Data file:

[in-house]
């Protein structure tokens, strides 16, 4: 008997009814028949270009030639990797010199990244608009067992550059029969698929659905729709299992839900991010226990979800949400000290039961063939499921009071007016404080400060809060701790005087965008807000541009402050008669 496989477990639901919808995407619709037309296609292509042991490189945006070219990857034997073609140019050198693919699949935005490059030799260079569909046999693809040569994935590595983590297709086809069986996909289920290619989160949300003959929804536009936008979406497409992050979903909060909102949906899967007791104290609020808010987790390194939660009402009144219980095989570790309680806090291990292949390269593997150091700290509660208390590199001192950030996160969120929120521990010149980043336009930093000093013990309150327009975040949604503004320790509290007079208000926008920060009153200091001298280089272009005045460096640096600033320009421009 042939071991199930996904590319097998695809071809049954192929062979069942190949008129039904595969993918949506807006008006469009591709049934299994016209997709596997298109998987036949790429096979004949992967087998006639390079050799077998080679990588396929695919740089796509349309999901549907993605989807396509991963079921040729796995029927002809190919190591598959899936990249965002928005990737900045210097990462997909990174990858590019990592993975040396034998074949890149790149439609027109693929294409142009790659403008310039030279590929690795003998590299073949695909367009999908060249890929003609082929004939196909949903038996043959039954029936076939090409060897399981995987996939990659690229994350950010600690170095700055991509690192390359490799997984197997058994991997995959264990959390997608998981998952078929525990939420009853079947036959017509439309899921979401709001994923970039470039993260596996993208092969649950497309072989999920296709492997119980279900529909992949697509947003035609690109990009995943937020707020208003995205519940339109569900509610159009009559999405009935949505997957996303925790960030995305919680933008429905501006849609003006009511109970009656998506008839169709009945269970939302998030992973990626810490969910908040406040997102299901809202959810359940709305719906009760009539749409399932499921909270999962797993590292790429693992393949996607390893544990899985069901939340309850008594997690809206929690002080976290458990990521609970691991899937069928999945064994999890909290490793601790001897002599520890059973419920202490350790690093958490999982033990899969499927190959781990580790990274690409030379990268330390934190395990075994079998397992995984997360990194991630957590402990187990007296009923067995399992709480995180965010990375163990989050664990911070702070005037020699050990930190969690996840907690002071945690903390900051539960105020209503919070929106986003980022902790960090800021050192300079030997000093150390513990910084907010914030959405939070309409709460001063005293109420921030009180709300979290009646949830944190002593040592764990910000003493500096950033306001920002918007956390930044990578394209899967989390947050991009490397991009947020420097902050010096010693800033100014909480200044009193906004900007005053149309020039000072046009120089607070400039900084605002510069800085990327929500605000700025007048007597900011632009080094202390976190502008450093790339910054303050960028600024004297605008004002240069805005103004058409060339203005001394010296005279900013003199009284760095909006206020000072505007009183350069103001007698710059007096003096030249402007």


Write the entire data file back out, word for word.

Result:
[in-house]
């Protein structure tokens, strides 16, 4: 008997009814028949270009030639990797010199990244608009067992550059029969698929659905729709299992839900991010226990979800949400000290039961063939499921009071007016404080400060809060701790005087965008807000541009402050008669 496989477990639901919808995407619709037309296609292509042991490189945006070219990857034997073609140019050198693919699949935005490059030799260079569909046999693809040569994935590595983590297709086809069986996909289920290619989160949300003959929804536009936008979406497409992050979903909060909102949906899967007791104290609020808010987790390194939660009402009144219980095989570790309680806090291990292949390269593997150091700290509660208390590199001192950030996160969120929120521990010149980043336009930093000093013990309150327009975040949604503004320790509290007079208000926008920060009153200091001298280089272009005045460096640096600033320009421009 042939071991199930996904590319097998695809071809049954192929062979069942190949008129039904595969993918949506807006008006469009591709049934299994016209997709596997298109998987036949790429096979004949992967087998006639390079050799077998080679990588396929695919740089796509349309999901549907993605989807396509991963079921040729796995029927002809190919190591598959899936990249965002928005990737900045210097990462997909990174990858590019990592993975040396034998074949890149790149439609027109693929294409142009790659403008310039030279590929690795003998590299073949695909367009999908060249890929003609082929004939196909949903038996043959039954029936076939090409060897399981995987996939990659690229994350950010600690170095700055991509690192390359490799997984197997058994991997995959264990959390997608998981998952078929525990939420009853079947036959017509439309899921979401709001994923970039470039993260596996993208092969649950497309072989999920296709492997119980279900529909992949697509947003035609690109990009995943937020707020208003995205519940339109569900509610159009009559999405009935949505997957996303925790960030995305919680933008429905501006849609003006009511109970009656998506008839169709009945269970939302998030992973990626810490969910908040406040997102299901809202959810359940709305719906009760009539749409399932499921909270999962797993590292790429693992393949996607390893544990899985069901939340309850008594997690809206929690002080976290458990990521609970691991899937069928999945064994999890909290490793601790001897002599520890059973419920202490350790690093958490999982033990899969499927190959781990580790990274690409030379990268330390934190395990075994079998397992995984997360990194991630957590402990187990007296009923067995399992709480995180965010990375163990989050664990911070702070005037020699050990930190969690996840907690002071945690903390900051539960105020209503919070929106986003980022902790960090800021050192300079030997000093150390513990910084907010914030959405939070309409709460001063005293109420921030009180709300979290009646949830944190002593040592764990910000003493500096950033306001920002918007956390930044990578394209899967989390947050991009490397991009947020420097902050010096010693800033100014909480200044009193906004900007005053149309020039000072046009120089607070400039900084605002510069800085990327929500605000700025007048007597900011632009080094202390976190502008450093790339910054303050960028600024004297605008004002240069805005103004058409060339203005001394010296005279900013003199009284760095909006206020000072505007009183350069103001007698710059007096003096030249402007």